"Mathematical Models About Radioactive Iodine-Refractory Differentiated Thyroid Cancer"
Clinical and pathological evidence suggests that the progression of Differentiated Thyroid Carcinomas to a poorly differentiated stage, or even an anaplasic cancer, is a natural process in the development of malignancy. The immune regulatory molecule PD-L1, Programmed Death-Ligand 1, blocks the immune response of activated T cells by binding to the PD-1 receptor, an immune checkpoint expressed in T cells and others, to modulate their activation or inhibition. In addition to the traditional 131-I radioiodine treatment, other therapeutic options for DTC are needed when cells lose their ability to capture and concentrate iodine. Two examples of drugs used due to the evolution of DTC to a progressive state in the loss of sensitivity to RAI correspond to Lenvatinib, which is a target therapy with the function of inhibiting multiple tyrosine kinases, and thus reducing tumor cell proliferation; and Pembrolizumab, a monoclonal antibody of human immunoglobulin G4 that aims to prevent the binding of PD-1 to PD-L1, and thus restore the anti-tumor immune response of anti-tumor T cells.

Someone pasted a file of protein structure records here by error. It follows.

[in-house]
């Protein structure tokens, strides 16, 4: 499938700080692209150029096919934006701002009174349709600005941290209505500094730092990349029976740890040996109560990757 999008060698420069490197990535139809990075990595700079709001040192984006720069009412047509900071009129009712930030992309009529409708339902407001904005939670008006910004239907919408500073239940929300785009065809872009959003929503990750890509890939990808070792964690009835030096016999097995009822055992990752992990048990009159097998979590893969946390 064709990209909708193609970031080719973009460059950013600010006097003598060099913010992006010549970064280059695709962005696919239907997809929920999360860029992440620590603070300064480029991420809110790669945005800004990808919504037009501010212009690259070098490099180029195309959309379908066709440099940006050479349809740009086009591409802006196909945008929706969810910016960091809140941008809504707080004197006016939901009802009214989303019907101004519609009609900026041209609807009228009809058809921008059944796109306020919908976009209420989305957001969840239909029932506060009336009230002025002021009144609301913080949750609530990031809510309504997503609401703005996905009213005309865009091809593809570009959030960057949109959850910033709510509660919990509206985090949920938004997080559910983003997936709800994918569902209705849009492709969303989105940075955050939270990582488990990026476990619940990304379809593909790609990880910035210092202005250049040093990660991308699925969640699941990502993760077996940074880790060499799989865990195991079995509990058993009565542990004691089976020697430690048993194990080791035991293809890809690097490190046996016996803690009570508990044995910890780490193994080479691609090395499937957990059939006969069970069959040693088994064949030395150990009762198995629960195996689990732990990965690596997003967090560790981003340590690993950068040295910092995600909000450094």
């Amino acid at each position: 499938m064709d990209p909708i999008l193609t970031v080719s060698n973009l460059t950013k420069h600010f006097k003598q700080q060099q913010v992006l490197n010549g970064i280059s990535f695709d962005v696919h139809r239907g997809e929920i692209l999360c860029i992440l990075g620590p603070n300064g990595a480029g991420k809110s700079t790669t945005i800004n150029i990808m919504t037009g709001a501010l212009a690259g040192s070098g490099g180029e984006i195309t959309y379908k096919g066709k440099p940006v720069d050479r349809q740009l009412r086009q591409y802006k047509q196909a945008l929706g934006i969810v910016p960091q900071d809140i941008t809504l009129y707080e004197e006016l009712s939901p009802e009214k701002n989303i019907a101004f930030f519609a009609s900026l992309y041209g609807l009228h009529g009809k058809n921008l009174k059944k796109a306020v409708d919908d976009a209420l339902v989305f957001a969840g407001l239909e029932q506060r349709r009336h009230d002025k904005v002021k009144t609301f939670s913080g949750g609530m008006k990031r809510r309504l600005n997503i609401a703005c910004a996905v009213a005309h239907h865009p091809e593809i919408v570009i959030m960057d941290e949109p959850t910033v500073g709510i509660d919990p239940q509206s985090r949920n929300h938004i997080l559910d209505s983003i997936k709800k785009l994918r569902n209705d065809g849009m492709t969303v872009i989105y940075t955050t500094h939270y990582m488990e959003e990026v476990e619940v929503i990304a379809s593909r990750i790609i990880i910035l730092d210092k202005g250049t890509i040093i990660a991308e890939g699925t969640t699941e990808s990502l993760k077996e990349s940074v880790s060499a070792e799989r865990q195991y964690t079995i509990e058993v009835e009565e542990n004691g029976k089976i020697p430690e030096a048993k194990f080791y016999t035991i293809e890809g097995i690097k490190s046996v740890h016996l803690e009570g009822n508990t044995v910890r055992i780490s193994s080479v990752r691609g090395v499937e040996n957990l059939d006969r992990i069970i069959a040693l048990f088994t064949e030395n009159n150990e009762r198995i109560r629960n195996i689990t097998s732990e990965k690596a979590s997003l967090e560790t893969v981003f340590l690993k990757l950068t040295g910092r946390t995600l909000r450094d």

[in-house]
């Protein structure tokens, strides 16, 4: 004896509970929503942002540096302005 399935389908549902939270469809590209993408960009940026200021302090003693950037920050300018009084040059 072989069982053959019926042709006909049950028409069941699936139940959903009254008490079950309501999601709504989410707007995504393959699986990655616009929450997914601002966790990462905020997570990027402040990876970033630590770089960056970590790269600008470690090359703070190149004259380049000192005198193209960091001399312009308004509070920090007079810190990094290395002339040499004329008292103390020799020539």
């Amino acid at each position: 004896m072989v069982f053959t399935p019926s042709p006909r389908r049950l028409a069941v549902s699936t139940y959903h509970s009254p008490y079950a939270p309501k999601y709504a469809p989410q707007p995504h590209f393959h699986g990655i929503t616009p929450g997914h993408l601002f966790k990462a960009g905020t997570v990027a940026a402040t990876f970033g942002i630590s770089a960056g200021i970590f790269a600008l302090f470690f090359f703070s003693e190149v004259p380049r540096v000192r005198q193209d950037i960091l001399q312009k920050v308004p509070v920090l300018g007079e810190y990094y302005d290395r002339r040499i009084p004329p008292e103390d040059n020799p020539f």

We propose two mathematical models of ordinary differential equations in order to evaluate two modes of treatment for patients with DTC refractory to RAI. In the first model, considering the variables concentration of Lenvatinib, number of malignant cells and NK cells, we evaluated the effectiveness of the target therapy in the treatment. The second model includes the addition of the variable concentration of Pembrolizumab, and T cells in the group of NK immune cells, and for this reason, we simulate in this case the effectiveness of the therapeutic combination with patients. As a result, we obtained that both drugs were able to generate responses such as stable disease or partial response, however, greater control of the tumor was observed from the combination of the proposed therapies.